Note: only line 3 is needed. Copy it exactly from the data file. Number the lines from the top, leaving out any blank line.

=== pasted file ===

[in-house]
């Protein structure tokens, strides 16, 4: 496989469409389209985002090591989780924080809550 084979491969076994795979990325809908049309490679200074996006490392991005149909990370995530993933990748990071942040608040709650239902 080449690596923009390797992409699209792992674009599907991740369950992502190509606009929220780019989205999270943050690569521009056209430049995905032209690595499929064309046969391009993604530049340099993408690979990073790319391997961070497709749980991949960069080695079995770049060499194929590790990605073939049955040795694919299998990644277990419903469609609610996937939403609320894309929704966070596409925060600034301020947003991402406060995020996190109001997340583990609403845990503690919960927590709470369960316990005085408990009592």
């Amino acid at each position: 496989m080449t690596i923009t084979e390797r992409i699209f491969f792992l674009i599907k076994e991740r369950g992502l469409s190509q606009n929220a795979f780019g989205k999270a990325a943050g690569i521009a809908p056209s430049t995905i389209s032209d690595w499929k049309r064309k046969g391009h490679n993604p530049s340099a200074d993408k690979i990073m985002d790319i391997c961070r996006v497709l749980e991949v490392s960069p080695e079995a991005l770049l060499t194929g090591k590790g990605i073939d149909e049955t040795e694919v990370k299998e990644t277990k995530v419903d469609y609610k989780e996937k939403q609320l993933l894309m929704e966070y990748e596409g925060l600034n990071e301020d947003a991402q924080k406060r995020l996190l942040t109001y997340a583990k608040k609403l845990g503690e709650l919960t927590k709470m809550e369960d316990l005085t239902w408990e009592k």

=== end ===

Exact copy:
């Amino acid at each position: 496989m080449t690596i923009t084979e390797r992409i699209f491969f792992l674009i599907k076994e991740r369950g992502l469409s190509q606009n929220a795979f780019g989205k999270a990325a943050g690569i521009a809908p056209s430049t995905i389209s032209d690595w499929k049309r064309k046969g391009h490679n993604p530049s340099a200074d993408k690979i990073m985002d790319i391997c961070r996006v497709l749980e991949v490392s960069p080695e079995a991005l770049l060499t194929g090591k590790g990605i073939d149909e049955t040795e694919v990370k299998e990644t277990k995530v419903d469609y609610k989780e996937k939403q609320l993933l894309m929704e966070y990748e596409g925060l600034n990071e301020d947003a991402q924080k406060r995020l996190l942040t109001y997340a583990k608040k609403l845990g503690e709650l919960t927590k709470m809550e369960d316990l005085t239902w408990e009592k």